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Mail address: P O Box 245 6906 North Perth, WA, Australia
E-mail: Information for Action is a non profit environmental organization committed to environmental change in our global community. Work on the website began in 1999 by President Rowland Benjamin and is maintained by a group of talented volunteers.

Farm Waste

Pig and farm waste. Image by Information for Action, a website for conservation and environmental issues offering solutions

When large numbers of animals are farmed intensively in industrial units in an attempt to maximise financial gain this is known as factory farming. During the second half of the twentieth century agricultural practices went through massive changes, particularly in mechanisation, the use of chemicals and large-scale intensive farming.

As a result of increasing the density of domestic farm animals, reported farm pollution incidents have remained high and farm waste remains a major problem. In some countries about half of all serious water pollution incidents are from manure runoff from farms. Poultry, cows and pigs are the farm animals most responsible for the pollution. Livestock production occupies 70% of all land used for agriculture and 30% of the planet’s land surface. It is responsible for 18% of the world’s greenhouse gas emissions as measured in CO2 equivalents. It also generates 64% of the ammonia, which contributes to acid rain and acidification of ecosystems.

Farm waste is a mixture of animal faeces and urine, plus milk and chemicals such as pesticides. A large quantity of animal waste is generated by concentrated animal feeding operations and disposal of the waste has been a major problem. Factory farms collect the animal waste and mix it with water to form slurry. Slurry is a type of liquid manure that can be used on fields as fertiliser. If the soil or plants are unable to absorb the slurry or if the slurry is spread in too high a concentration, the run-off can get into water systems.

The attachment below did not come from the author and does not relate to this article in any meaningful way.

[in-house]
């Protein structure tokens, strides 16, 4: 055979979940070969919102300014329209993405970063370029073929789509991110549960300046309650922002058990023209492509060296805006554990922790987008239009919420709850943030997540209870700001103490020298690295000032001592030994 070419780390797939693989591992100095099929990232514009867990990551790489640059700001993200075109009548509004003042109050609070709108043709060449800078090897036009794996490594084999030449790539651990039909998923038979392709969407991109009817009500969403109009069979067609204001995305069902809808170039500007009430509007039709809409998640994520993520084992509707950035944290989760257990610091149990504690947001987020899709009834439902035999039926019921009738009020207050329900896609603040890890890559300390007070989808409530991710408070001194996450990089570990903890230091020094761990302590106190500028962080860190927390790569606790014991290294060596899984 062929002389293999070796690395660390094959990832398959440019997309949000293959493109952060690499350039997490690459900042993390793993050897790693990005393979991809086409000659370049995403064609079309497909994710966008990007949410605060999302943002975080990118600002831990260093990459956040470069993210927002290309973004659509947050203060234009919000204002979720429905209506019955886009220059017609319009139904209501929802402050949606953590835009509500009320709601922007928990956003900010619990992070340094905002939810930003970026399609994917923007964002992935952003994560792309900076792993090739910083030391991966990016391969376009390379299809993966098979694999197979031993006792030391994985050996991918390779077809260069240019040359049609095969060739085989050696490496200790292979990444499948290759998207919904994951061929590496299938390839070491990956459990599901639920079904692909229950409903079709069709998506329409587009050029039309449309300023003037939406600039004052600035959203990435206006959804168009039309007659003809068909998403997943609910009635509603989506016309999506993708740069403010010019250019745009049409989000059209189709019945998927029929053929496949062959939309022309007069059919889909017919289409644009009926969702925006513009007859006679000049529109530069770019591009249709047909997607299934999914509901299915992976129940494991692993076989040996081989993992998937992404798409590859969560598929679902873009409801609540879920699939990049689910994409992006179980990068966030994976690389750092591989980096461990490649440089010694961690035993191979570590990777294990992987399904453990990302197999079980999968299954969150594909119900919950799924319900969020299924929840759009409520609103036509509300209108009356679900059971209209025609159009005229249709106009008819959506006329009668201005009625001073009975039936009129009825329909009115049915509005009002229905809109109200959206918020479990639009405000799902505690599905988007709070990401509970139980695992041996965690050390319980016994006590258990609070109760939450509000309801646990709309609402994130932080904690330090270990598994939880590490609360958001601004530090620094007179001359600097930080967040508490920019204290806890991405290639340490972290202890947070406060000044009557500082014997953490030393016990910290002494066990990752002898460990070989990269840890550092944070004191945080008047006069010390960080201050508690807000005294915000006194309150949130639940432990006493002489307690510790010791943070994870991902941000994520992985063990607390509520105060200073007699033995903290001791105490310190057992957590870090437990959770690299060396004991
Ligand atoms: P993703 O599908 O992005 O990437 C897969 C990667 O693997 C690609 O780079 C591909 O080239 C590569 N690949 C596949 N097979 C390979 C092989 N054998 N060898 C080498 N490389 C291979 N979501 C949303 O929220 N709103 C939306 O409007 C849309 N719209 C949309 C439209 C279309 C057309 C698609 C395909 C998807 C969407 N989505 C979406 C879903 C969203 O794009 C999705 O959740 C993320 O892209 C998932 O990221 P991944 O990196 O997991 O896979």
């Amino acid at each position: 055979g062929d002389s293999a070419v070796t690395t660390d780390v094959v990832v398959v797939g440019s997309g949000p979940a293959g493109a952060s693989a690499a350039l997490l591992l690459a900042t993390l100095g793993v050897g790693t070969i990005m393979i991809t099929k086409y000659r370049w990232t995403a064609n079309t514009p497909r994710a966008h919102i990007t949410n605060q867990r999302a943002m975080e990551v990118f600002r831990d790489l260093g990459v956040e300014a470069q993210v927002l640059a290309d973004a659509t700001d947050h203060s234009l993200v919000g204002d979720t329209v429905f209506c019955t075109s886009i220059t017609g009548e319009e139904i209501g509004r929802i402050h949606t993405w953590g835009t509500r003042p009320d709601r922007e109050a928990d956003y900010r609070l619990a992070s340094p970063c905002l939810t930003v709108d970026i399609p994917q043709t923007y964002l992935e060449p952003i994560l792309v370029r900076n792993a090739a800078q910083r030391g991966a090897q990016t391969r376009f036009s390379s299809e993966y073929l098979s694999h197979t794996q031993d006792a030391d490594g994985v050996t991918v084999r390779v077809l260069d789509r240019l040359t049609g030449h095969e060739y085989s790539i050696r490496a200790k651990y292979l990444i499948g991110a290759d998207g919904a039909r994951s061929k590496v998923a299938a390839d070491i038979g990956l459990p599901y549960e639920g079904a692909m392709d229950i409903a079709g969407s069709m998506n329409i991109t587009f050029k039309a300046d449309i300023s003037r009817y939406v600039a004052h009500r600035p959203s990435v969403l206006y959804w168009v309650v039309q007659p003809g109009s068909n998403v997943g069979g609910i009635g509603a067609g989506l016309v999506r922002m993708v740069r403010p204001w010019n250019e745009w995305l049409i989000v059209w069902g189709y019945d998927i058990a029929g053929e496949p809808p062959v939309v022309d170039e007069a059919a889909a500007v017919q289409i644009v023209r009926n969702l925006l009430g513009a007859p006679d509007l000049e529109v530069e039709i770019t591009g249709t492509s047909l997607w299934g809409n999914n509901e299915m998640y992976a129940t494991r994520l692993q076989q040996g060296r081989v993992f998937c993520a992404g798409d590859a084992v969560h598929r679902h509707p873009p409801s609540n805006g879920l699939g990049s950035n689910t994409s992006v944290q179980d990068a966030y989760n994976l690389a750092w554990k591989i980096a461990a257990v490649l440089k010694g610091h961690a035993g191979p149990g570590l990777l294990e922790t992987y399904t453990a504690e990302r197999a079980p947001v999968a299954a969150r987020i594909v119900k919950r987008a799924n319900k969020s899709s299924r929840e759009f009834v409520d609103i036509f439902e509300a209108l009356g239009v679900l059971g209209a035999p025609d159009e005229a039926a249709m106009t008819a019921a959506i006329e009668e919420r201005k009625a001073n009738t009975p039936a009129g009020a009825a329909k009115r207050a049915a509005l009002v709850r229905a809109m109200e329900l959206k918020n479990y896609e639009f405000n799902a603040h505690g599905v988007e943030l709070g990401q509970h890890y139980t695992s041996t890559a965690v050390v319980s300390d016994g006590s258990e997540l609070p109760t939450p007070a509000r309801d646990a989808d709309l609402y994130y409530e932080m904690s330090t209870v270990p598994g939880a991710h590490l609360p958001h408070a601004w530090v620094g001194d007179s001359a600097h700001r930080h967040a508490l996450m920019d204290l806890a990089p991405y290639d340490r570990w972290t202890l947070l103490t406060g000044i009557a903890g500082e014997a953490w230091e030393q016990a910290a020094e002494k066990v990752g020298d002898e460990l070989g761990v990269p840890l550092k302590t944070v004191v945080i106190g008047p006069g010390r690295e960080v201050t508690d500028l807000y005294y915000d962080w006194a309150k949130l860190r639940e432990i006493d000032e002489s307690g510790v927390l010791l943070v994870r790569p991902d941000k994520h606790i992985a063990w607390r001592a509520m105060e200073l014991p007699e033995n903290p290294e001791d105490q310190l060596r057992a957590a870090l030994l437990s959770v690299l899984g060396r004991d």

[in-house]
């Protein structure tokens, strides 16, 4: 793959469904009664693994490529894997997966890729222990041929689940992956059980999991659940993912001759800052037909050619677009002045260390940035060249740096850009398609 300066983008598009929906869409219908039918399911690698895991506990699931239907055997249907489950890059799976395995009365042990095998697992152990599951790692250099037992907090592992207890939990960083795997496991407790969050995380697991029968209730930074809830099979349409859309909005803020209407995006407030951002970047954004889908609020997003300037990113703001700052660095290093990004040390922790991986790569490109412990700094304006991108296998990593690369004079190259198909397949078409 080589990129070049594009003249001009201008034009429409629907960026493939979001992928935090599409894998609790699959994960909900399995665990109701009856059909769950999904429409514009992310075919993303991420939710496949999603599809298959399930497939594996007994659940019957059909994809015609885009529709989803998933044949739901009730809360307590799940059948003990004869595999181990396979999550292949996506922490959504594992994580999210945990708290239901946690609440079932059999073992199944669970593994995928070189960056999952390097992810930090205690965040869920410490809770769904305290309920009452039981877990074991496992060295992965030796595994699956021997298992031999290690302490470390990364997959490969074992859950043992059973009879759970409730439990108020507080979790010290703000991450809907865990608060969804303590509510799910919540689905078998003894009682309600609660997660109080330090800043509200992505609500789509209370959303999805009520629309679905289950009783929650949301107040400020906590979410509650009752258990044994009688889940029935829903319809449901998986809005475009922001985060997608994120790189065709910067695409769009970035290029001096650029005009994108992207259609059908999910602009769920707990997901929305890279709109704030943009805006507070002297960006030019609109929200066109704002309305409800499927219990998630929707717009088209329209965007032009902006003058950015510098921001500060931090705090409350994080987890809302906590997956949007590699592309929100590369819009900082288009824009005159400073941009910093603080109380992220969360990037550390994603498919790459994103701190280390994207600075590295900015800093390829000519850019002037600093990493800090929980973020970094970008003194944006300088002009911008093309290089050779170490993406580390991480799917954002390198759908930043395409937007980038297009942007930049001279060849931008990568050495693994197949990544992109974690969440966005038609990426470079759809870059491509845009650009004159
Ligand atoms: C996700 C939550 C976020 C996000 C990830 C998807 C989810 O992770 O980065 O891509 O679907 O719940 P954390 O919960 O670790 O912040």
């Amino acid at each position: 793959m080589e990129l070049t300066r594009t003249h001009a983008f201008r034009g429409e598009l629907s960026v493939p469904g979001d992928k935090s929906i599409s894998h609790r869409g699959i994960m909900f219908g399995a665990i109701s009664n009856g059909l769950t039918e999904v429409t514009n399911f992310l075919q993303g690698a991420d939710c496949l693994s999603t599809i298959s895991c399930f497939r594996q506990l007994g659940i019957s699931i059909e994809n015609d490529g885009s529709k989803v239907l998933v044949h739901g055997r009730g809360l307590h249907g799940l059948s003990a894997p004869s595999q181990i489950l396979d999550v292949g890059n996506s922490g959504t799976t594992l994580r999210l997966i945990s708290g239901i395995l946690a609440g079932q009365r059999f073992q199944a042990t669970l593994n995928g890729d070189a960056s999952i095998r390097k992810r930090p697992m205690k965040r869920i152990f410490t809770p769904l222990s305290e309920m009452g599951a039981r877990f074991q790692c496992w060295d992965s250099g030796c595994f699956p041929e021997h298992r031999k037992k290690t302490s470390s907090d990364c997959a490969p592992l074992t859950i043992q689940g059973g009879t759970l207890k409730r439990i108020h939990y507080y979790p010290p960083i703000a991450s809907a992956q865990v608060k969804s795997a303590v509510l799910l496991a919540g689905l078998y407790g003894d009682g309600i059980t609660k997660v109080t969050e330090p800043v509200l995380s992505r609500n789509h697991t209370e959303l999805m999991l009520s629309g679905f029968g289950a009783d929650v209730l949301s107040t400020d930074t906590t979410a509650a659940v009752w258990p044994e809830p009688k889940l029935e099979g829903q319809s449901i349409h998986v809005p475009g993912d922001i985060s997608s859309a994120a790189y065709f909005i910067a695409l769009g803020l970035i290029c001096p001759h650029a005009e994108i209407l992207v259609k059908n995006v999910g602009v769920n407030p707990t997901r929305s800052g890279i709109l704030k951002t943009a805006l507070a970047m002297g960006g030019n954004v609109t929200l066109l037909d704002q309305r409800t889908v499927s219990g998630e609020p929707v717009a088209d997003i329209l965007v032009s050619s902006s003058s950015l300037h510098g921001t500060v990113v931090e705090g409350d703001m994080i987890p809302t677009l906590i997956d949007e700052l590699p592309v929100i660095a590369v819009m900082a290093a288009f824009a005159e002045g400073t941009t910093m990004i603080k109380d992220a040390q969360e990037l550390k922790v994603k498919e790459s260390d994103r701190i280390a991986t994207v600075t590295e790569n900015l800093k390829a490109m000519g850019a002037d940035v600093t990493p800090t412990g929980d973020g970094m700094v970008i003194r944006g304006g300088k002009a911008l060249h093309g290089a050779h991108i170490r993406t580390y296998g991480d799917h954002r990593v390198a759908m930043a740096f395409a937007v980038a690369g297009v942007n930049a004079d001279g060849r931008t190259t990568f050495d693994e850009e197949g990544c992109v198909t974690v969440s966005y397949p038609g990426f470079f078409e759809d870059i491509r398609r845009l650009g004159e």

Slurry is generally more polluting than raw sewage. When slurry tanks are accidentally or deliberately breached large amounts of slurry can spill into rivers, streams or lakes, including wetlands causing severe environmental problems. Many incidents are not reported. Animal waste is found in soil, surface water, groundwater and sea water.

Slurry disturbs aquatic ecosystems by increasing nitrogen and phosphorus levels leading to the growth of toxic algae, which poison the fish and it decreases oxygen levels causing fish to suffocate.

Farm waste has led to the development of parasitic infections on frogs, which have become severely deformed, growing without hind legs or with up to six extra limbs.

The growth of toxic algae in waterways is called algal blooms. In addition to the ecological effects these algal blooms make waterways smelly, unsightly, unsuitable for drinking and dangerous for swimming.

Increased use of agrochemicals, farm machinery and irrigation in recent years has made the pollution problem worse.

Milk spills are another major environmental hazard for aquatic ecosystems. Milk is a highly polluting substance and when it gets into waterways is a threat to fish and other animals living within the waterway. This is because the bacteria feeds on the milk and uses up oxygen that fish and other animals need to survive. The dairy industry sometimes accidentally loses huge volumes of milk from its tankers. Sometimes milk that cannot be sold is deliberately dumped and gets into waterways.

Valley and farm waste. Image by Information for Action, a website for conservation and environmental issues offering solutions

Chemicals used on farms as pesticides, fungicides or fertilisers are found in waterways. Common farm chemicals include 1080, aluminium phosphide, cresol, organophosphorus pesticides, pyrethroids, methyl bromide, strychnine, and tryquat. These chemicals are sprayed on farmland using tractors and boom sprayers, or aerial sprays from light planes. Droplets are produced that can linger in air and may be carried by wind away from the intended area. This is known as ‘spray drift’. Chemical spray drift cannot always be contained and might still occur despite correct application. These chemical sprays often drift over neighbouring properties or waterways and can affect human health, animals and the environment.